Creola Bennett Pettway
Delia Bennett's youngest daughter, Creola Pettway, is a member of a Gee's Bend gospel quartet, the White Rose, which recently celebrated its thirty-fifth anniversary.
Delia Bennett is my mother. Good old mother. When I got old enough to know her, she was making quilts, cooking, canning, couldn't nobody beat her canning. She canned anything she wants to can, without a book—in her head. Lot of times, you don't need to go to a book for everything. You need some of the stuff God put in you. That's the way I am.
I like to sing but I'm about to give it up. Every time I'm about to give it up, something tell me to go ahead—the prize is at the end. If I keep on singing I probably make it to glory. But if I stop singing, that cut off some of my work.
We had four brothers and seven sisters. My daddy was Eddie Bennett. We farmed. They didn't let us go to the fields when we was small. We had to get up some size before we go. I did enjoy farming, but if I had to go now, I'd be too lazy. We grow cotton, corn, and millet. Sometimes we had ribbon cane, peas. We didn't work too hard. It wasn't bad at that time. We had lots of fun. I went to school up to the ninth grade in Gee's Bend.
I went out to Montgomery and worked at the pie company, I never forget that place. It was me and another girl there. The head lady was enjoying me working so much she let me take care of her kid. I enjoyed that. When I got back home, my mother wanted me to stay because she was getting sick. I wanted to go back, but I never did. But I traveled. I went to Boston, Massachusetts, and Jamaica, New York. I got there on Amtrak, but you can't put me on that anymore. I'm through with that train.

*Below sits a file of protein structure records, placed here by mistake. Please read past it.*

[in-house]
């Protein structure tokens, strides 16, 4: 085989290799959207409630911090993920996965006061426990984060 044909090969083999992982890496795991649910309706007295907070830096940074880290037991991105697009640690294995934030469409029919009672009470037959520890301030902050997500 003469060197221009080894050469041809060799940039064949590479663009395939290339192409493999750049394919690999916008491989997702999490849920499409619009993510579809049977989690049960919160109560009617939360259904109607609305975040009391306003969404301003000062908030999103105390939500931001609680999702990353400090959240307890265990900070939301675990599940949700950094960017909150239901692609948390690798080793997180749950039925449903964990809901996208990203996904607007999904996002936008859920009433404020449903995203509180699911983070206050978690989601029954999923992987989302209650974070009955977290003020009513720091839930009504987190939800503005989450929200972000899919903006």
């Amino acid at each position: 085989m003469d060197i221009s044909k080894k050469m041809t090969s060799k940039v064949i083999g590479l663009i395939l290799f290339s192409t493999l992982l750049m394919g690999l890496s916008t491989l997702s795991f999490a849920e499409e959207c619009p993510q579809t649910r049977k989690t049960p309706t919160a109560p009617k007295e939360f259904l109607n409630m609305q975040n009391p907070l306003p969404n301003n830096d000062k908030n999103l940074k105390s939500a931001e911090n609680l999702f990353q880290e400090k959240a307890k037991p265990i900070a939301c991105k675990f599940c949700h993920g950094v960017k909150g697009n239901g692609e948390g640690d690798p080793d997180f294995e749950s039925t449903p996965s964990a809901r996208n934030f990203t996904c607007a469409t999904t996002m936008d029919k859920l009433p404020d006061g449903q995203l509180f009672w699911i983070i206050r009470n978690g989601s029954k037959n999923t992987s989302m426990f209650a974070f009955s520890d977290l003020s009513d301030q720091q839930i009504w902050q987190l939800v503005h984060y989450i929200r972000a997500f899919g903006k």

Singing in the White Rose and quilting was the best things I do. Singing I like best of all, because I get joy out of it. Leola Pettway is the secretary. Arlonzia Pettway, a member. Georgianna Pettway, I forget. And I'm the manager. And we're going on pretty good.
My mother, she was quilting. She had four frames at that time. Then you put the quilt up. She makes us quilt the little corner first. Then after we learn good, she let us in the big way, in the front. Then we went on to quilting. We talked to the man, Reverend Walter. When he first came to Boykin, he find me and my auntie Minder Coleman. He say, "The Lord tell me to stop right at this house, here. I want that quilt you quilting." We said we ain't going to get this quilt out today. He said, "I'll take it like it is." So, we get that quilt out. We didn't even hem it. We piece a lot of quilts for him. I enjoyed it very much because I knowing more how to make quilts then. If I hadn't gotten lazy, I could get a piece of cloth and make something out of it. That's the way I do all my things. That's the way I cooked. I don't get no recipe. Whatever way I want to cook, I cook. If it don't be good, I want it that way. I get me a piece of cloth and put it on the bed and decide in my mind the way I want that quilt. When I decide the way I want it, I can make it. You can do things out your head. You ain't got to have a book for everything. See, God can put something in your head and show you how to do it. We can't do nothing without God. He's at the head of everything. We wouldn't even walk this morning if it weren't for God.